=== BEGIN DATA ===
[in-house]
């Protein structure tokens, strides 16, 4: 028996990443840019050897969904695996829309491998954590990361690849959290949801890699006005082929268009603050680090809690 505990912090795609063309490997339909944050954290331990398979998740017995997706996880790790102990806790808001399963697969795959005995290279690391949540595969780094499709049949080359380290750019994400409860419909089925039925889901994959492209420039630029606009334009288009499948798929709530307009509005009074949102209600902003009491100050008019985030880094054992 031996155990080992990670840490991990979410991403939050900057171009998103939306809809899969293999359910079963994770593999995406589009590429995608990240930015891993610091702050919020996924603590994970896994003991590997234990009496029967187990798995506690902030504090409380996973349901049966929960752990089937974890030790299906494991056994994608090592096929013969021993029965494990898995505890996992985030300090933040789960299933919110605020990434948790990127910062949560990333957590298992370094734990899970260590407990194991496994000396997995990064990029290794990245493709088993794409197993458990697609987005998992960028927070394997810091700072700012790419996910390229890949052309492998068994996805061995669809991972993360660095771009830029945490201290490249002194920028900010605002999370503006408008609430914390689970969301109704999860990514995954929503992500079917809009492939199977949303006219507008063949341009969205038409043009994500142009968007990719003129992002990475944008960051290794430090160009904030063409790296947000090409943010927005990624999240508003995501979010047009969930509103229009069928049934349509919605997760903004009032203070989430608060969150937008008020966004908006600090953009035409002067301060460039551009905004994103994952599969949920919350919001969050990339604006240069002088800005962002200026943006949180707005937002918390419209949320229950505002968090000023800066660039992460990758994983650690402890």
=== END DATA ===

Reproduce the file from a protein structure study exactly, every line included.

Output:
[in-house]
């Protein structure tokens, strides 16, 4: 028996990443840019050897969904695996829309491998954590990361690849959290949801890699006005082929268009603050680090809690 505990912090795609063309490997339909944050954290331990398979998740017995997706996880790790102990806790808001399963697969795959005995290279690391949540595969780094499709049949080359380290750019994400409860419909089925039925889901994959492209420039630029606009334009288009499948798929709530307009509005009074949102209600902003009491100050008019985030880094054992 031996155990080992990670840490991990979410991403939050900057171009998103939306809809899969293999359910079963994770593999995406589009590429995608990240930015891993610091702050919020996924603590994970896994003991590997234990009496029967187990798995506690902030504090409380996973349901049966929960752990089937974890030790299906494991056994994608090592096929013969021993029965494990898995505890996992985030300090933040789960299933919110605020990434948790990127910062949560990333957590298992370094734990899970260590407990194991496994000396997995990064990029290794990245493709088993794409197993458990697609987005998992960028927070394997810091700072700012790419996910390229890949052309492998068994996805061995669809991972993360660095771009830029945490201290490249002194920028900010605002999370503006408008609430914390689970969301109704999860990514995954929503992500079917809009492939199977949303006219507008063949341009969205038409043009994500142009968007990719003129992002990475944008960051290794430090160009904030063409790296947000090409943010927005990624999240508003995501979010047009969930509103229009069928049934349509919605997760903004009032203070989430608060969150937008008020966004908006600090953009035409002067301060460039551009905004994103994952599969949920919350919001969050990339604006240069002088800005962002200026943006949180707005937002918390419209949320229950505002968090000023800066660039992460990758994983650690402890």